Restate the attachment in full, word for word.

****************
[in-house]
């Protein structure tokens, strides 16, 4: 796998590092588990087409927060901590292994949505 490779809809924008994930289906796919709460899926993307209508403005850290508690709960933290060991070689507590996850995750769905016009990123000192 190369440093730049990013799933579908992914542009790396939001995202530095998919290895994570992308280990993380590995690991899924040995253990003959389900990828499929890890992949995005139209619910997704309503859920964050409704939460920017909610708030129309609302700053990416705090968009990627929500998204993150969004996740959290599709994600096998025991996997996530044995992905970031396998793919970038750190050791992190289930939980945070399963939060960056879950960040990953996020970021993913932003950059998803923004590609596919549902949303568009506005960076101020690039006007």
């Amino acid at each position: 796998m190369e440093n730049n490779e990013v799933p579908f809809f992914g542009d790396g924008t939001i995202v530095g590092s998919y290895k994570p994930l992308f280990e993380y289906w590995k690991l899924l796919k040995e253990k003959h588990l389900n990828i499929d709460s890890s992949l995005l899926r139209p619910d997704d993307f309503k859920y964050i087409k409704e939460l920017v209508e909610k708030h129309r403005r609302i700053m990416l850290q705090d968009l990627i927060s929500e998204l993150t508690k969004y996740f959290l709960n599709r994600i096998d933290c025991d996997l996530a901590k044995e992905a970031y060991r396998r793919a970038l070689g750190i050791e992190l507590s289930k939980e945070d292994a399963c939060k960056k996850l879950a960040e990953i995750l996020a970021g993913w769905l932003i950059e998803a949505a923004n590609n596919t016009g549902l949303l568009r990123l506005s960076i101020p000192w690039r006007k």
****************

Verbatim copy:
[in-house]
């Protein structure tokens, strides 16, 4: 796998590092588990087409927060901590292994949505 490779809809924008994930289906796919709460899926993307209508403005850290508690709960933290060991070689507590996850995750769905016009990123000192 190369440093730049990013799933579908992914542009790396939001995202530095998919290895994570992308280990993380590995690991899924040995253990003959389900990828499929890890992949995005139209619910997704309503859920964050409704939460920017909610708030129309609302700053990416705090968009990627929500998204993150969004996740959290599709994600096998025991996997996530044995992905970031396998793919970038750190050791992190289930939980945070399963939060960056879950960040990953996020970021993913932003950059998803923004590609596919549902949303568009506005960076101020690039006007």
């Amino acid at each position: 796998m190369e440093n730049n490779e990013v799933p579908f809809f992914g542009d790396g924008t939001i995202v530095g590092s998919y290895k994570p994930l992308f280990e993380y289906w590995k690991l899924l796919k040995e253990k003959h588990l389900n990828i499929d709460s890890s992949l995005l899926r139209p619910d997704d993307f309503k859920y964050i087409k409704e939460l920017v209508e909610k708030h129309r403005r609302i700053m990416l850290q705090d968009l990627i927060s929500e998204l993150t508690k969004y996740f959290l709960n599709r994600i096998d933290c025991d996997l996530a901590k044995e992905a970031y060991r396998r793919a970038l070689g750190i050791e992190l507590s289930k939980e945070d292994a399963c939060k960056k996850l879950a960040e990953i995750l996020a970021g993913w769905l932003i950059e998803a949505a923004n590609n596919t016009g549902l949303l568009r990123l506005s960076i101020p000192w690039r006007k």